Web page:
He proceeded to ask her for her medical history and the nature of her problem,
and since her responses were fairly vague he decided to forego the complete
battery of questions and to just go ahead and do the physical examination.
He inserted the speculum, and much to his surprise(!) and (I hate to say it)
shock he noticed a large metallic foreign body well inside his patient.  
Keeping rock-solid composure, he closely examined this object and determined 
that what he was looking at was the negative end of a 'D' cell battery!  
In a most professional manner worthy of Hippocrates himself, he and his team 
removed the battery and then sent the woman home.

Well, suffice to say that nothing remains confidential at this hospital 
(particularly this type of happening), and even though my brother took great 
pains to keep it quiet, word got out and spread in the usual manner.  
Later that day a member of another student group approached my brother and 
asked laughingly, "Well, how'd it go with Ms. Eveready?!" 

My brother, who never misses such a great opportunity replied;
"Well," he said, breaking into an evil semi-serious grin, "she was dis-charged."
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From: (Ron Lawson)
Subject: Great paint job

Saw this sign outside an auto body shop on the way to work:

                   |                             |
                   | $ 4 9 9       C O M P L E T |
                   |                             |
                   |                             |
                   |      P A I N T   J O B      |
                   |                             |
                                | |
                                | |
                                | |
                                | |
                                | |
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From: (Alex Newman)
Subject: True story

I love my wife very much, but she has one or two qualities which I
could do without.  The worst of which is that she is very nosy,
especially about objects ("What's in the box?").

We were driving back to Boston from New York City and decided to stop
for some dinner.  We ended up at a 'family-style' restaurant, which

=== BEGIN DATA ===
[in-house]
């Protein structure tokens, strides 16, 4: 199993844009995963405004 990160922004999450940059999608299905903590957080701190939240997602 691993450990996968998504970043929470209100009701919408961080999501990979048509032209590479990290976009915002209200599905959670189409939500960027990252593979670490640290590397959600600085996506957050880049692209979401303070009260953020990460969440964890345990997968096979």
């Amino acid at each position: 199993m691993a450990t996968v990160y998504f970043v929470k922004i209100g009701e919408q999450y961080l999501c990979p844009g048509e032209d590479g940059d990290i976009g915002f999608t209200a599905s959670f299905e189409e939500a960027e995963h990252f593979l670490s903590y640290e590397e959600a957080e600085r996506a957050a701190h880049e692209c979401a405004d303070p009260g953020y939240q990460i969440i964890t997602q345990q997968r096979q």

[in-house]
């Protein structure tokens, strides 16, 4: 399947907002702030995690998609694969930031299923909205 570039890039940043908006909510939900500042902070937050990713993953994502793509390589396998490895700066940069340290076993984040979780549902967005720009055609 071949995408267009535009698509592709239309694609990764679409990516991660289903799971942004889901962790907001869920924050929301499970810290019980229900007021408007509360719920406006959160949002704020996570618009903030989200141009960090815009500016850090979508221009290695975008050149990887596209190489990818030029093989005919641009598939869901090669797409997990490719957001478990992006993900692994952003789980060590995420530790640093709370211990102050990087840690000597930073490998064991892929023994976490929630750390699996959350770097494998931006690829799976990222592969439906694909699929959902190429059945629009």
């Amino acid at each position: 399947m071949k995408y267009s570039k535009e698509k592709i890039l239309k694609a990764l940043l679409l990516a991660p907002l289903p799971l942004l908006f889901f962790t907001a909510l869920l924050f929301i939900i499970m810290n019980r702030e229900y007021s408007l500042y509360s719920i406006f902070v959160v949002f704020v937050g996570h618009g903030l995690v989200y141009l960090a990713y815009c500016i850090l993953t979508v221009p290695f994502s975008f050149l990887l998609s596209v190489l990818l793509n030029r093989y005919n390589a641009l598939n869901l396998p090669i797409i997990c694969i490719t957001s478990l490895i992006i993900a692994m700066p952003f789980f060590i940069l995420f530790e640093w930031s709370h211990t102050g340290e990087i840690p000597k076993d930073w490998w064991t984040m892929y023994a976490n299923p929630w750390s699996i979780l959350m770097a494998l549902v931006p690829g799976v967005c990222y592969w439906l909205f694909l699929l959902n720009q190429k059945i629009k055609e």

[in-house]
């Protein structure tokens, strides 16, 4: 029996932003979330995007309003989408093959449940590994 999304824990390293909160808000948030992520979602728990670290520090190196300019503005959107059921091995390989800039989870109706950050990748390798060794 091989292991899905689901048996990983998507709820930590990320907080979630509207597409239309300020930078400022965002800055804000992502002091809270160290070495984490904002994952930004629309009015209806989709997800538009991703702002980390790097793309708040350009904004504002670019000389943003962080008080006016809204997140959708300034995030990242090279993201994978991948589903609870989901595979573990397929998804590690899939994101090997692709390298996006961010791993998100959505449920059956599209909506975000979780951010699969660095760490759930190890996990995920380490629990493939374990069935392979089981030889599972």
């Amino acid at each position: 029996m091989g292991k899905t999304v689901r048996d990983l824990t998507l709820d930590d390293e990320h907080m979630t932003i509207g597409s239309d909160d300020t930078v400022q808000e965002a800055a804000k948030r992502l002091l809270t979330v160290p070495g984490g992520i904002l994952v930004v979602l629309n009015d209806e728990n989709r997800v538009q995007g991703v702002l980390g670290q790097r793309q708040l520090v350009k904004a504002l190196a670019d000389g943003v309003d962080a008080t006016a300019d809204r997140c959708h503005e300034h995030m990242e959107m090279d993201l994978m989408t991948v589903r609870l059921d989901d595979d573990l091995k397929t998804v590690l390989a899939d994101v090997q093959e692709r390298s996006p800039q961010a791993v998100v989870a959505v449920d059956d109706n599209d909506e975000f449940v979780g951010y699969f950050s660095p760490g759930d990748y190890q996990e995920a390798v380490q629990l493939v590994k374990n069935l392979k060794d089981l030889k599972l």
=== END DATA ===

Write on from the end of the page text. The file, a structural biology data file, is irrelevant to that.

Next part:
was pretty busy.  I got bored and got some crayons from the "For Kids"
bin, and began drawing on one of the drink coasters.  I finished, and
put the coaster facedown on the table.  Within seconds, my wife had
picked it up to see that I had written:

	"Elizabeth;  don't be so nosy."
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From: (John R. Levine)
Subject: Most ominous news story of the week

>From the Nov 13th Beach Haven (N.J.) Times, in a story about a local
resident's efforts to create a presidential library for the papers of
Grover Cleveland:

  Cleveland served as the 22nd and 24th presidents of the U.S. and
was born in Essex County.  He was inagurated for the first time in
1885 and again in 1893.

  Cleveland was known for the regulation of trusts while he was

  Currently he is buried in Princeton. 
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From: (Aaron Ross Priven)
Subject: Ontario bureaucracy

I was doing research on the election of the Ontario NDP government when I 
came across the following story in the Globe and Mail (Sep 22 '90, pg A3):
apparently, in 1985 when the Conservatives lost office for the first time
in forty years, the civil servants had trouble distinguishing between
those documents that were private Conservative party documents and those
that shouldn't be shielded from incoming eyes.  Said York University 
political scientist Fred Fletcher, "No one had done it before.  They had
a terrible time, so finally they had to resort to common sense."
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From: (Deb Bouchard)
Subject: this happened to me...

This really happened to me:

I was in the dentist's chair, undergoing a painful cleaning, when in the
background, I heard the Carpenters' song, "Can't we stop hurting each other..."
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From: (Chris Preston)
Organization: Princeton High School, Princeton, New Jersey
Subject: Soundgarden...

        Recently I attended a rock concert, where a group called 
Soundgarden did the opening.  During the course of the night the lead 
singer made many punnish coments, but one particulary funny line of his 
went like this...

        "Recently we [Soundgarden] put out a new album.  My advice to you 
is to go out and buy it for you parents, for Christmas.... F!@# ties, 
and cookware... give something you KNOW they'll hate!!"
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From: (John F Stoffel)
Subject: Cthulu's Phone Number

According to my friend mark (, if you dial
1-800-cthulu you get:

"Hello,  Susan Miller, AMEX Money Grams."
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Subject: Only at Rice

Seen on the bumper of a car displaying a Rice University window sticker.

       if youlove('C');

Only at Rice.
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From: (Ian Barkley)
Subject: Truthful Professor

Heard in my Physics 110B lecture (taught by Prof. Strovink):
"Now this equation, to a first approximation, tends to infinite confusion."  
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From: (ron javor)
Subject: Plumbing Philosophy

Bumper sticker seen on the back of a plumber's truck in Los Angeles...
            "Your shit is my bread and butter"
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From: (Bryan L. Stack)
Organization: University of Nebraska at Omaha
Subject: Wang maintenance story -- true

When I was in the Air Force, I worked for a time for an engineer,
Captain W-, who was in charge of installation and maintenance of
computer systems in our unit.  On one occasion, we had to take the
Wang mainframe off line.  When we reconnected it, the Captain made
this announcement over the intercom:

"This is Captain W-.  Your Wangs should now be up.  If you have any
trouble getting your Wang up, call me immediately."

(c) 1991 Bryan L. Stack

Do you think Reader's Digest would print this in "Humor in Uniform"?

(From the "Rest" of RHF)